How to Get your Old Job Back

So it’s not really working out at your new job, or you have sadly found yourself without employment for any number of reasons. You recall an old employer whom you worked well with, or perhaps you chance upon a previous company’s job listing in a recruitment portal. What luck! It’s time to give them a call, and you’ll be on the way back in!

Not so fast. There’s some preparation to do before you just Whatsapp whichever number you saved, and following the proper steps will create a good second impression of you – thereby increasing your chances of getting hired.

To start with, know your motives. Going back to your old job because you don’t like your new one is not a very good reason. That’s why it’s very important to seek support and alternative points of view before making the decision.

Talk to your closest friends, mentor, career coach, or anyone who you trust and who can ask you the supportive and tough questions to help you think it through and make your own decision.

Then, do your research. The company and the job may have changed much since you were last working there, so get yourself updated.

‘Things change quickly and even if you’ve only been gone a few months, they are likely to have replaced you or allocated some of your tasks elsewhere and those people may not be happy to see you return,’ says Corinne Mills, Managing Director of Personal Career Management and author of Career Coach.

‘Make sure you know exactly what you are stepping back into – both in terms of the new team set-up as well as any other organisational or sector changes that may have had an impact since your departure.

‘The best way to do this is to talk to some of your ex-colleagues, perhaps contacting them via Linkedin if you’ve not kept in close touch.’

Remember, even if you left on good terms, you still need to prove yourself. You can’t rely on your old reputation you once had, especially if there has been a change of manager since you left.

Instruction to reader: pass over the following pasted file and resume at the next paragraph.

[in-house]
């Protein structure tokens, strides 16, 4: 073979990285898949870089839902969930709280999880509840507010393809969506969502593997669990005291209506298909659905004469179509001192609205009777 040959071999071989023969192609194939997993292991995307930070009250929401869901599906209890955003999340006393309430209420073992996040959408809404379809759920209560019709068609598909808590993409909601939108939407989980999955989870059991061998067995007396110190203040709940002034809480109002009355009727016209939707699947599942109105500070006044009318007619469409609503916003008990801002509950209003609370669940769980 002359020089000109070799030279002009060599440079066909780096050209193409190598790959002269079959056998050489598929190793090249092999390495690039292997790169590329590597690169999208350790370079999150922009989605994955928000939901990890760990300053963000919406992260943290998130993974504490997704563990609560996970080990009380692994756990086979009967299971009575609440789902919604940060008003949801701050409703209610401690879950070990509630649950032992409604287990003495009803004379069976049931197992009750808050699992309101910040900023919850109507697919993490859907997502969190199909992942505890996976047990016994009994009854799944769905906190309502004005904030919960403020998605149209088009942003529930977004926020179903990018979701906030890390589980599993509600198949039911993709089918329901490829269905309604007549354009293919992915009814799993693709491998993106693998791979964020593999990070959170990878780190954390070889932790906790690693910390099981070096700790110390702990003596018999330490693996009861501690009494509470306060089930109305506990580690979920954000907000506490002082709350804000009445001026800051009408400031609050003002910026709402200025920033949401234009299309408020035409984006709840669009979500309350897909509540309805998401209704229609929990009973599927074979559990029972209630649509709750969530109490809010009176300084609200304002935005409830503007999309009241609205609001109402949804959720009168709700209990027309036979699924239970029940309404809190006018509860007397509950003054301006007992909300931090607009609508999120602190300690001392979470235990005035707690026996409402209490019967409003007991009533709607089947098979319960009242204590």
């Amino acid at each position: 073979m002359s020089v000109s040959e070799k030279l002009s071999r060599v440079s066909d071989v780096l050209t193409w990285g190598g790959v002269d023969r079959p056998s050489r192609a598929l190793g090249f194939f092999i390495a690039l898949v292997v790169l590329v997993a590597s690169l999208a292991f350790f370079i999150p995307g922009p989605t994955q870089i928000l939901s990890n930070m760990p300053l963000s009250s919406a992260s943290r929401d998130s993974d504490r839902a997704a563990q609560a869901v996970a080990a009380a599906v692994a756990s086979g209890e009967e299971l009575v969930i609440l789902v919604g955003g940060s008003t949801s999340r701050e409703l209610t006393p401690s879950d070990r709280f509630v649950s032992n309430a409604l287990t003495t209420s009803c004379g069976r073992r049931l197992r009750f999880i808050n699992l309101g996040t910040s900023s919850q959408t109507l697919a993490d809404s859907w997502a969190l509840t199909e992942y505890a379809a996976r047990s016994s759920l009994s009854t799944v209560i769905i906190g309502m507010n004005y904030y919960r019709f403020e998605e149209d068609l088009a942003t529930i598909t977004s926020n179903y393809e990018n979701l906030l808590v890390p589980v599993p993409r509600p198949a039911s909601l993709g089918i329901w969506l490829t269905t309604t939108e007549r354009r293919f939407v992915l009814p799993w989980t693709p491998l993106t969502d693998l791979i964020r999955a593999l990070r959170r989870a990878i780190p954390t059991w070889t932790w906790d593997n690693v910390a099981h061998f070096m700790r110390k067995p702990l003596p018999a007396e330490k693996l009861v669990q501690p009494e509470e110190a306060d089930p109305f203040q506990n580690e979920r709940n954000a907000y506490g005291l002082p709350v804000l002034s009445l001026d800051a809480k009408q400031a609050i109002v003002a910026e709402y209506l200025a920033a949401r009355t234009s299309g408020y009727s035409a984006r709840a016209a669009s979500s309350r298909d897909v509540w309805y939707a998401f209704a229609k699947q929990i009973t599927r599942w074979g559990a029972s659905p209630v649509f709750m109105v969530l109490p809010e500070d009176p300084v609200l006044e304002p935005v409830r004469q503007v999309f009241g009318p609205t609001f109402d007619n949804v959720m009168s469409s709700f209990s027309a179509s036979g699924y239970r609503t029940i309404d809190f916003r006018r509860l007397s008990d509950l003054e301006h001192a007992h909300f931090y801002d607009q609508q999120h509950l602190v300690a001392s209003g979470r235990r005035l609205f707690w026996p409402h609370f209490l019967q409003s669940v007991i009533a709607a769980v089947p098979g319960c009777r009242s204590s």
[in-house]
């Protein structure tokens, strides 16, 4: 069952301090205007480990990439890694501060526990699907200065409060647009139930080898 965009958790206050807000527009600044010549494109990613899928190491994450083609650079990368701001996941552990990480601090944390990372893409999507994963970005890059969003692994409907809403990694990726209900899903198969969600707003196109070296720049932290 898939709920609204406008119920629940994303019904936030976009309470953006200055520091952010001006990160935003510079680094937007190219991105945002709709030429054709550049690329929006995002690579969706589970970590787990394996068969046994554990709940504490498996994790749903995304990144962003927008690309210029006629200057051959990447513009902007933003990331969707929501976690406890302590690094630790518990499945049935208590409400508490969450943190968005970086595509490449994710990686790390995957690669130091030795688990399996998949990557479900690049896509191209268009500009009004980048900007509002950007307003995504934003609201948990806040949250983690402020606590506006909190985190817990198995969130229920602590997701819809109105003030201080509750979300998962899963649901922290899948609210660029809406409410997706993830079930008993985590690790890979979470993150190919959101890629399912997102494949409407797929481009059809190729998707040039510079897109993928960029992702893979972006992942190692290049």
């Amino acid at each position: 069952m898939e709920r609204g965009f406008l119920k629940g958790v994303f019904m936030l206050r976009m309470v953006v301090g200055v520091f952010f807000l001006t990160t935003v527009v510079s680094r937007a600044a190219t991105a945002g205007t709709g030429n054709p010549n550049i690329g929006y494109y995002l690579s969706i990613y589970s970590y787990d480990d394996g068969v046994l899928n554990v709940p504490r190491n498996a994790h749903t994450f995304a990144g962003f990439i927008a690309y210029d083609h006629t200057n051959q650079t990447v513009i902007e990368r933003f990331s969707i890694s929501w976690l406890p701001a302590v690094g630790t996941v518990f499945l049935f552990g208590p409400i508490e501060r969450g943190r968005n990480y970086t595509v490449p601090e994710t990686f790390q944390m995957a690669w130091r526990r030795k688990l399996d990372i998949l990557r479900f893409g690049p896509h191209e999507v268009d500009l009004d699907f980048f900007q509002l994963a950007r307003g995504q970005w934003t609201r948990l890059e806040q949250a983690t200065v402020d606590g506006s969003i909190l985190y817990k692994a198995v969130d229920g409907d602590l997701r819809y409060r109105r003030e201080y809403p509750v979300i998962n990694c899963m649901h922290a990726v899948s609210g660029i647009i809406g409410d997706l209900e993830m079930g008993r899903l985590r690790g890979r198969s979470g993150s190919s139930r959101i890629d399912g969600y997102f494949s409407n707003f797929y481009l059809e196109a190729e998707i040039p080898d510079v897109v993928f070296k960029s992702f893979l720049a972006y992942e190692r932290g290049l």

Next, check the referral programme. This is especially true for those who have many contacts in their former companies. Referrals tend to have a higher chance of being hired and being retained, so if you kept in touch with any ex-colleagues, now’s the time to ask them if they would be willing to bring up your name.

In some companies, this may also allow you to pass over certain aptitude tests or screening interviews. Don’t get complacent, though! A referral is never a free pass to a position.

If you’ve contacted the relevant people and want to push forward, make sure to prepare and answer for the inevitable interview question – “Why did you leave?”

Corinne advised: ‘Don’t just think about why you want to go back, put yourself in your former employer’s shoes and consider why they should want you back.

‘For instance, you could say that the development you needed wasn’t available within the organisation at the time, so you left to pursue this elsewhere, and now you want to bring it back with you.

‘Your former company should feel that you’re an even better asset to them than you were previously – not that they’re doing you a favour. No one gets a job out of pity or because they like you. You need to prove that the benefits of taking you back outweigh the risk that you’ll leave again quickly.’

Lastly, prepare what to say to your current employer.

While writing up your CV and cover letter, remember that your former company will want to know about your reasons for leaving and for coming back.

And above that, you need to demonstrate how you will bring more value to the company now, and how you’re ready to fit with them again. Don’t rely on whatever past achievements you may have had to sell yourself, but focus on the new future you want to carve out with them.

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